The Tamiya Mini-4WDs broke into the Philippine hobby scene in the late 90s thanks to the anime series Let’s & Go that aired in GMA 7. Classics like the Magnum Saber, Tridagger X, or Brocken Gigant were all the rage and were in every kid’s wishlist. The anime series has been replaced with other hobby shows on other toy franchises. However, if there’s anything the Philippine Tamiya scene has proven, it’s that the Tamiya hobby is as alive as ever.
Undoubtedly, countless of older millennials have fond memories of building their first kit before testing their work on the track. After a few laps, the realization then sets in that a limitless array of modifications can be made on the car. All for the sole (and oftentimes obsessive) purpose of beating their own time and making it to the leaderboard.
“Lil’s has been the catalyst for growth of the model kit, R/C, and Mini-4WD communities in the Philippines for over 50 years,” said Ferdie Kahn. Kahn is owner of the Lil’s Brickyard Racing and Partner at Lil’s Hobby Center. “To thank the community for their support through the years, we opened The Brickyard, a pop-up track where everyone can build and race their Mini-4WD Tamiya cars,” he continued.
Lil’s Brickyard Racing is the definitive place where the Mini-4WD community and those who are interested to get into the hobby can gather, socialize, and race. Interestingly enough, the Brickyard is a nod to the Brickyard 400, a legitimate NASCAR event.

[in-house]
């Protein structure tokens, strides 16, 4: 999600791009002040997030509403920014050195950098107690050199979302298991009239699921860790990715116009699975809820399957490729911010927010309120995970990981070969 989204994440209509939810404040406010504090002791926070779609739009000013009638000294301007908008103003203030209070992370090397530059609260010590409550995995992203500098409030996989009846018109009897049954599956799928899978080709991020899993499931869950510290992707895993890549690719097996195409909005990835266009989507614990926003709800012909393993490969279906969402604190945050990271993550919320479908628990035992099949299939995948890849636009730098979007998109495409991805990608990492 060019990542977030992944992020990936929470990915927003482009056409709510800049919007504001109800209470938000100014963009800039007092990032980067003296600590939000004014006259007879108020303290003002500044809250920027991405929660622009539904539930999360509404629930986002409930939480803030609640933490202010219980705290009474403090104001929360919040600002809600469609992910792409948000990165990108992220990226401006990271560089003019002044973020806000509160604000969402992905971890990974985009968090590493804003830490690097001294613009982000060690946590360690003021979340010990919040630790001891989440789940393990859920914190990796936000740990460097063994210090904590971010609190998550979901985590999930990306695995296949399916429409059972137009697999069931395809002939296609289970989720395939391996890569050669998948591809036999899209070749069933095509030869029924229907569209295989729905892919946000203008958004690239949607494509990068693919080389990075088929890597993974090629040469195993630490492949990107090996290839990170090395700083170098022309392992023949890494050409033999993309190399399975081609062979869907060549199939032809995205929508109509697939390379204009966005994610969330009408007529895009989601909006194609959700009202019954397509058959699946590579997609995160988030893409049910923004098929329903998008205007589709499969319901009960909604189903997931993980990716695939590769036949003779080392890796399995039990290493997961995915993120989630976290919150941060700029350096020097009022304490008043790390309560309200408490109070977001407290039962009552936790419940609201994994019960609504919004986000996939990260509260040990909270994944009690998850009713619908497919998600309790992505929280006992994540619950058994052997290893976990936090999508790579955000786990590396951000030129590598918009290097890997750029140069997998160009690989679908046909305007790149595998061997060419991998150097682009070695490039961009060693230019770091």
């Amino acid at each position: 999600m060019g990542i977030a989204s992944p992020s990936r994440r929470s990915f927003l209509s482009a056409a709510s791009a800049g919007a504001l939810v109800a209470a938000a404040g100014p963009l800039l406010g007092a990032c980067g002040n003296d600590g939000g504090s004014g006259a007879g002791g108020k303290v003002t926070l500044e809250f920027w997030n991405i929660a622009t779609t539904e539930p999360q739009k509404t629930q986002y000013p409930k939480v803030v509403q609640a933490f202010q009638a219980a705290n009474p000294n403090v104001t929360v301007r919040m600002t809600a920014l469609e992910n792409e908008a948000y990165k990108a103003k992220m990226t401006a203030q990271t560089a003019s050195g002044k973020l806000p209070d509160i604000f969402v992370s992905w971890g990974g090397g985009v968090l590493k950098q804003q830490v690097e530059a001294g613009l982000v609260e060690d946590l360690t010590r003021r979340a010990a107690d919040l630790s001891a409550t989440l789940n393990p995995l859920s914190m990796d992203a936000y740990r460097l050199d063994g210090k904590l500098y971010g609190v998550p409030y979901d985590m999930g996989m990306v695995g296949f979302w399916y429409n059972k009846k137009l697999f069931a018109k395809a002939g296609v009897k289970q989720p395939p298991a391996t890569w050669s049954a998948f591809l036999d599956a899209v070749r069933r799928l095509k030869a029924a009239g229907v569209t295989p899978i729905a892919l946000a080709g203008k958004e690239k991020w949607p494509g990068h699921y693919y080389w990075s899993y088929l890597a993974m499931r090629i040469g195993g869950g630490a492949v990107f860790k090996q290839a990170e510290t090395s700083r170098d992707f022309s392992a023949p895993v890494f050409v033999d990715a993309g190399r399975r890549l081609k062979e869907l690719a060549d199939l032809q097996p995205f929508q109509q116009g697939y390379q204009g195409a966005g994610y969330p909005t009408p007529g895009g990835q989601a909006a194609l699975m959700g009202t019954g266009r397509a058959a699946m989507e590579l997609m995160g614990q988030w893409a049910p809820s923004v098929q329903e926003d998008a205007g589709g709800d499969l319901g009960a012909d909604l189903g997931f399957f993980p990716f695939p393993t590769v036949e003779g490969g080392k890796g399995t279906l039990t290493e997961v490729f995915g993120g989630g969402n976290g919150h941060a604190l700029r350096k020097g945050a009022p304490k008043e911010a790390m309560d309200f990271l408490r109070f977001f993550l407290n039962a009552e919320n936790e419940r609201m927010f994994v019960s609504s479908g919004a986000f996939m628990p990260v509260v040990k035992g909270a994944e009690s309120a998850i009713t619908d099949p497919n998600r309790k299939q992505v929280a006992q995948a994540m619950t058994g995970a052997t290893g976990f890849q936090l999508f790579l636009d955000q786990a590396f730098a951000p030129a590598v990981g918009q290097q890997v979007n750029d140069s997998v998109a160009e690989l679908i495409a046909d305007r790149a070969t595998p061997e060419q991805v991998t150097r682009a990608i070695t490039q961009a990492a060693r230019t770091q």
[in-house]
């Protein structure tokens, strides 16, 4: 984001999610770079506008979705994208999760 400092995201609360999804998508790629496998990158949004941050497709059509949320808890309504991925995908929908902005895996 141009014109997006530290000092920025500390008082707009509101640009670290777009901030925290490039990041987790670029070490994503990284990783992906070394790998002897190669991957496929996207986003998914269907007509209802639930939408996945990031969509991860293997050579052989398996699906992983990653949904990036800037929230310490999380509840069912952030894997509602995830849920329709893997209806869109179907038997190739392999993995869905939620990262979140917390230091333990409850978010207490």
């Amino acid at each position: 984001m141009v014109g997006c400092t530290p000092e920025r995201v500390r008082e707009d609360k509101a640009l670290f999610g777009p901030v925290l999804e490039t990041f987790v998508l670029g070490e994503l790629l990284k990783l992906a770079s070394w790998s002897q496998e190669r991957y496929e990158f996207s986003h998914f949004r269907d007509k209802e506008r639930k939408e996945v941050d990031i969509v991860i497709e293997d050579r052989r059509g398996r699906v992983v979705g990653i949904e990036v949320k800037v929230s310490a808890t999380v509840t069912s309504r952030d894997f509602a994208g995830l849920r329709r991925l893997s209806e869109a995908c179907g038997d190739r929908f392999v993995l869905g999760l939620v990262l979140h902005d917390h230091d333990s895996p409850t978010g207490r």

If You Build It, They Will Come
Crowds gathered at the Brickyard almost consistently. Some come to build and race their cars, while others spectate from behind the glass. You can see children, older millennials, and vets discover or rekindle their love for Tamiya Mini-4WD. The hobby has become more accessible now, especially to children.
“We realized it wasn’t just about the customer. It was about the new generation who have yet to experience this, something that they could build with their own hands,” Ferdie said. He recalled the first few days of the Brickyard’s operations where a father and son came in. After the two watched a couple of races, the father decided to buy his son a kit. They then built it together and when the young boy set his car down on the tracks, his expression was priceless.
“For parents, you can see the sheer joy in their faces as they relive their youth. For children, the hobby is an engaging and educational activity that is truly enjoyable,” he continued.
Kahn believes that the supportive and inclusive community is a huge part of the Mini-4WD experience.
“Whenever beginners would walk into the Brickyard to build their first car, the more seasoned racers are more than willing to give advice, even parts!” he said. “They are especially helpful to children,” he enthused.
Lil’s Brickyard Racing located at the Ground Floor of Glorietta 5 will be open until January 6, 2018. Anyone can come to the Brickyard to build and race their Tamiya Mini-4WDs for free.